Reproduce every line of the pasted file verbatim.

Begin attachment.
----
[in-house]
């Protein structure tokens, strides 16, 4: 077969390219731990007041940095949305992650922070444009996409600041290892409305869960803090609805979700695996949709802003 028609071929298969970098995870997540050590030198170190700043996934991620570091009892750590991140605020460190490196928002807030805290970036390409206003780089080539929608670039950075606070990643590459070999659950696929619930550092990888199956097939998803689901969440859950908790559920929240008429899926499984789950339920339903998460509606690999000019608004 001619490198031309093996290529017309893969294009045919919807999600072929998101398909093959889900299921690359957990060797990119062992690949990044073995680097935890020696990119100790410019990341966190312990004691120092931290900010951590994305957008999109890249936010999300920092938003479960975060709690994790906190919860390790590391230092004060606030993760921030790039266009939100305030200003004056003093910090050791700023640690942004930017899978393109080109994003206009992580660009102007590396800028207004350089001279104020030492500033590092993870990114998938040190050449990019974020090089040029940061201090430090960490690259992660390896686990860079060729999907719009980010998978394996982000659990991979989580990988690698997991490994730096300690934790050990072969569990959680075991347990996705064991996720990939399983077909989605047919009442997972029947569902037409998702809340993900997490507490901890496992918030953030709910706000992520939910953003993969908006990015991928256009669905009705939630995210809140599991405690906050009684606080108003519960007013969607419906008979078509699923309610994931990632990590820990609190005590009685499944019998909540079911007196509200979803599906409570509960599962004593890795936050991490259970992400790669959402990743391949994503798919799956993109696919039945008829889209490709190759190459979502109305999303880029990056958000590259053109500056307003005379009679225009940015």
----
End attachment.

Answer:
[in-house]
């Protein structure tokens, strides 16, 4: 077969390219731990007041940095949305992650922070444009996409600041290892409305869960803090609805979700695996949709802003 028609071929298969970098995870997540050590030198170190700043996934991620570091009892750590991140605020460190490196928002807030805290970036390409206003780089080539929608670039950075606070990643590459070999659950696929619930550092990888199956097939998803689901969440859950908790559920929240008429899926499984789950339920339903998460509606690999000019608004 001619490198031309093996290529017309893969294009045919919807999600072929998101398909093959889900299921690359957990060797990119062992690949990044073995680097935890020696990119100790410019990341966190312990004691120092931290900010951590994305957008999109890249936010999300920092938003479960975060709690994790906190919860390790590391230092004060606030993760921030790039266009939100305030200003004056003093910090050791700023640690942004930017899978393109080109994003206009992580660009102007590396800028207004350089001279104020030492500033590092993870990114998938040190050449990019974020090089040029940061201090430090960490690259992660390896686990860079060729999907719009980010998978394996982000659990991979989580990988690698997991490994730096300690934790050990072969569990959680075991347990996705064991996720990939399983077909989605047919009442997972029947569902037409998702809340993900997490507490901890496992918030953030709910706000992520939910953003993969908006990015991928256009669905009705939630995210809140599991405690906050009684606080108003519960007013969607419906008979078509699923309610994931990632990590820990609190005590009685499944019998909540079911007196509200979803599906409570509960599962004593890795936050991490259970992400790669959402990743391949994503798919799956993109696919039945008829889209490709190759190459979502109305999303880029990056958000590259053109500056307003005379009679225009940015």